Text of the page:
The promise of reforms and a switch to a more Western-style corporate governance is buoyed by the country's emergence as a major player on the world geo-political stage, with a leading role in the United Nations (UN) and host status for the G20 summit in November. South Korea is also hoping that the staging of its first F1 in October, on a newly-built track in the remote south-west of the country, will help cement its ambitions to become a primary international travel and events hub of the future.
The success of this combined open intent and charm offensive on outsiders rests very much with conglomerates, such as Samsung, LG and Hyundai, freeing up their stranglehold on an economy said to be thirsty for fresh input and expertise. These conglomerates (known as chaebols in Korea) are cast as both heroes and villains. Thanks to its diversity in different sectors, South Korea barely felt the recent credit crunch, yet its protectionism has also been blamed for past financial disasters and holding back progress.
With a predicted four per cent growth this year, South Korea, meanwhile, continues to show a clean pair of heels to its former colonial master Japan, still struggling to emerge from a decade of economic woes.
Elsewhere, while Thailand re-establishes its business-as-usual fundamentals, Singapore, Taiwan, Indonesia and the Philippines all report growth and fresh opportunity. Jump the lights if you dare.
Probably nowhere beyond North America is better served by airlines from the UK - a choice of up to four direct or connecting flights daily by most airlines serving the key Far Eastern hubs or the wider Asia-Pacific region. A glance at any global distribution system (GDS) also confirms that UK-Far East routes comprise a primary launch pad for new aircraft and in-flight services or innovations.
Early A380 customers Singapore Airlines and Qantas operate the aircraft from London, and Korean Air has earmarked its daily Heathrow-Seoul route for its new delivery of the type from next year. Alongside its B777-300ERs, Korean Air's A380s will be fitted with its newly-upgraded in-flight product with enhanced food, wine and entertainment across all cabins, including the Kosmo Suite in First, lie-flat Prestige Plus seat in Business, and New Economy seat in Economy.
Other customers expected to deploy their A380s between the UK and Far East include Qatar Airways, Thai International Airways and Malaysia Airlines.
In May this year, capacity on flights to the Asia Pacific region grew 9.3 per cent to 14.3 million seats, according to Official Airline Guide (OAG) figures. Year-on-year monthly capacity within the region increased 10 per cent to 89.8m and, overall, there was an 11 per cent increase in flights to 596,608.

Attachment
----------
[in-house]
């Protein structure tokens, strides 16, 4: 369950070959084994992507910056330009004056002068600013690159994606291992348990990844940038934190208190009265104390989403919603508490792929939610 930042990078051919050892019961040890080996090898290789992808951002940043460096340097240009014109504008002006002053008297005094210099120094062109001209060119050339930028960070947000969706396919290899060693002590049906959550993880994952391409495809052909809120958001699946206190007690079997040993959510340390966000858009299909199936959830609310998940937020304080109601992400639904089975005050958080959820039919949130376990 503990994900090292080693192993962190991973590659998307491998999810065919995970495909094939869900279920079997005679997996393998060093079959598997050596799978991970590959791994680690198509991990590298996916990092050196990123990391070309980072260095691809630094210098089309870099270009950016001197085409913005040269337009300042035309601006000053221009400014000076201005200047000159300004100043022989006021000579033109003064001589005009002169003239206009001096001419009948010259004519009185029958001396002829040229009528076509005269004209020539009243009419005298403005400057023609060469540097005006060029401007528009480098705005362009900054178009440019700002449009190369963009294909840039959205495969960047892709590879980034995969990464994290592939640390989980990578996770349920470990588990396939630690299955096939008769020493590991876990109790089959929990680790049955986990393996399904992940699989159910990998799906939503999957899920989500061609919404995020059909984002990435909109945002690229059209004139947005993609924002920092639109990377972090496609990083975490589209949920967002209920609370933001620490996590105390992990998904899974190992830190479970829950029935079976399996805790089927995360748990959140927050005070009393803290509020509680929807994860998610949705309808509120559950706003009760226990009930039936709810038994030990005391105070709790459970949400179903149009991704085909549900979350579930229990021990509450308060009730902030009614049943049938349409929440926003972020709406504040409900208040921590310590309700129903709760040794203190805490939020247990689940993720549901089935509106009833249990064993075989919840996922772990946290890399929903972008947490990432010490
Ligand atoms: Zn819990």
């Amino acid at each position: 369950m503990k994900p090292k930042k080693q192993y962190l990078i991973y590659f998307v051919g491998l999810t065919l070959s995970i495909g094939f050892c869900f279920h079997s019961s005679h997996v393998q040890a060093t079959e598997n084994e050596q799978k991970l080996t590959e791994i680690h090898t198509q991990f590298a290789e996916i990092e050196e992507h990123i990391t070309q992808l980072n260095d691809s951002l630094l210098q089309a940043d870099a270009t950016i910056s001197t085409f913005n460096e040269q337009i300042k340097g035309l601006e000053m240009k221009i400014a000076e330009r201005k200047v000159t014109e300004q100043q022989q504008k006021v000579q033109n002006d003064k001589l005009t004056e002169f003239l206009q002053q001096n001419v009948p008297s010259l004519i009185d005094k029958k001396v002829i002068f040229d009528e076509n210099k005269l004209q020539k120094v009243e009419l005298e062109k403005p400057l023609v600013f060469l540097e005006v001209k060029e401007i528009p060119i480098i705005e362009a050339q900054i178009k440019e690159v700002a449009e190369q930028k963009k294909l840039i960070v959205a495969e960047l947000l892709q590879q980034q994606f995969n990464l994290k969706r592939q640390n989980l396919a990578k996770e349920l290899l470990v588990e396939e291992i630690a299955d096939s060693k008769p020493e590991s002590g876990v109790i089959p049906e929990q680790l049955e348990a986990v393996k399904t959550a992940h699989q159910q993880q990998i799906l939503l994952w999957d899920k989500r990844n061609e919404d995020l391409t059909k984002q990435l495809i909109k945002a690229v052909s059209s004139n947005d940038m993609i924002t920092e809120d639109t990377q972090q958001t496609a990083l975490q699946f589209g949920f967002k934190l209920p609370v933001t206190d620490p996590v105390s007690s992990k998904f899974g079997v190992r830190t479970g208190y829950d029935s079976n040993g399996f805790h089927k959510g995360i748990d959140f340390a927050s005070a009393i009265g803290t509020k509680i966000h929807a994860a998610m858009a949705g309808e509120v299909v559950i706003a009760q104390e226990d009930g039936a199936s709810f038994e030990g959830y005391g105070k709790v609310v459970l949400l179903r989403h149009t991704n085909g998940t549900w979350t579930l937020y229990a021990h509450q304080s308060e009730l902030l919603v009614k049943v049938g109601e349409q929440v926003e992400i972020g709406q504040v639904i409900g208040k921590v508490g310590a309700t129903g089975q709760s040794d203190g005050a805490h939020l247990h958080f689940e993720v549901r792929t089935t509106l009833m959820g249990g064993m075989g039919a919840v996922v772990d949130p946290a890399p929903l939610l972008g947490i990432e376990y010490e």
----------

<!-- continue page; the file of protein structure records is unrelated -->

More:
Far Eastern airports experiencing double digit growth over recent months include Shanghai (+30 per cent), Incheon (+22 per cent) and Taipei (+21 per cent), according to the Centre for Asia Pacific Aviation (CAPA). Top for international growth were Jakarta (+33.5 per cent), Kuala Lumpur (+26 per cent), Beijing (+25 per cent), Singapore (+19.5 per cent), Bangkok (+13 per cent) and Manila (+11 per cent).
Judged on passenger criteria, South Korea's Incheon has been ranked as the best in the world from 118 airports surveyed by Airports Council International (ACI). Singapore Changi and Hong Kong International are ranked second and third best, respectively, while Beijing's revamped Capital Airport has jumped from eighth to fourth place in the rankings.
Flexibility and product delivery have been key to hotels surviving recession in the Far East, according to Richard Hodges, vice president business development for Regal International Hotels and general manager of the Regal Airport Hotel in Hong Kong, winner for nine consecutive years of Business Traveller's Best Airport Hotel in Asia-Pacific award.
"The market is always cyclical so it's a question of tailoring your product when times are tough," Hodges says. "The market is crowded, so you don't hang about. You adapt to the demands of the moment, strip back non-essentials, ensure that what you offer is what you deliver and then ride it out.
Regal International operates five other properties in Hong Kong and three in Shanghai. It is opening the Regal Kangbo in Dezhou this summer and two hotels in Chengdu during the next two years.
Hodges says Hong Kong hotels generally were underpinned by regional and mainland Chinese guests during the worst of the credit crunch, keeping average occupancies at about 75 per cent. "The signs are good that the international markets are now returning in significant numbers."
This year sees another seven hotels opening in Hong Kong, pushing total availability to nearly 200 properties with 64,000 rooms. They include the Cosmo Kowloon; Crowne Plaza, Causeway Bay; Dorsett Hong Kong; Hyatt Regency, Tsim Sha Tsui; and Upper House.
In mainland China, Marriott is adding another seven properties to give it a total of 60 by the end of this year. Radisson, with 43 properties under development and Kempinski, with seven, are among other international chains in expansionist mood.